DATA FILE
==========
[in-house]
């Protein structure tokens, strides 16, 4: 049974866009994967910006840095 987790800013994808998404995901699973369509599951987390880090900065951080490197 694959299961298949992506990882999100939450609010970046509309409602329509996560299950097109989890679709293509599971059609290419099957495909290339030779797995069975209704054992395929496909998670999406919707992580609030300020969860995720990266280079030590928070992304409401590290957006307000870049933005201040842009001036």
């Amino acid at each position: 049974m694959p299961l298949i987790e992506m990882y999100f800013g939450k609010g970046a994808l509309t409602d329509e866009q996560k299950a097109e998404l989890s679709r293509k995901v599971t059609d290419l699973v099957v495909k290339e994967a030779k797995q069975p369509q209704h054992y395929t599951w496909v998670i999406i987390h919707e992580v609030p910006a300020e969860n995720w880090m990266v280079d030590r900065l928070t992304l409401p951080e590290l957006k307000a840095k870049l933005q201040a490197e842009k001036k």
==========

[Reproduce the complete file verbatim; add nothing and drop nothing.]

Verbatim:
[in-house]
């Protein structure tokens, strides 16, 4: 049974866009994967910006840095 987790800013994808998404995901699973369509599951987390880090900065951080490197 694959299961298949992506990882999100939450609010970046509309409602329509996560299950097109989890679709293509599971059609290419099957495909290339030779797995069975209704054992395929496909998670999406919707992580609030300020969860995720990266280079030590928070992304409401590290957006307000870049933005201040842009001036």
């Amino acid at each position: 049974m694959p299961l298949i987790e992506m990882y999100f800013g939450k609010g970046a994808l509309t409602d329509e866009q996560k299950a097109e998404l989890s679709r293509k995901v599971t059609d290419l699973v099957v495909k290339e994967a030779k797995q069975p369509q209704h054992y395929t599951w496909v998670i999406i987390h919707e992580v609030p910006a300020e969860n995720w880090m990266v280079d030590r900065l928070t992304l409401p951080e590290l957006k307000a840095k870049l933005q201040a490197e842009k001036k």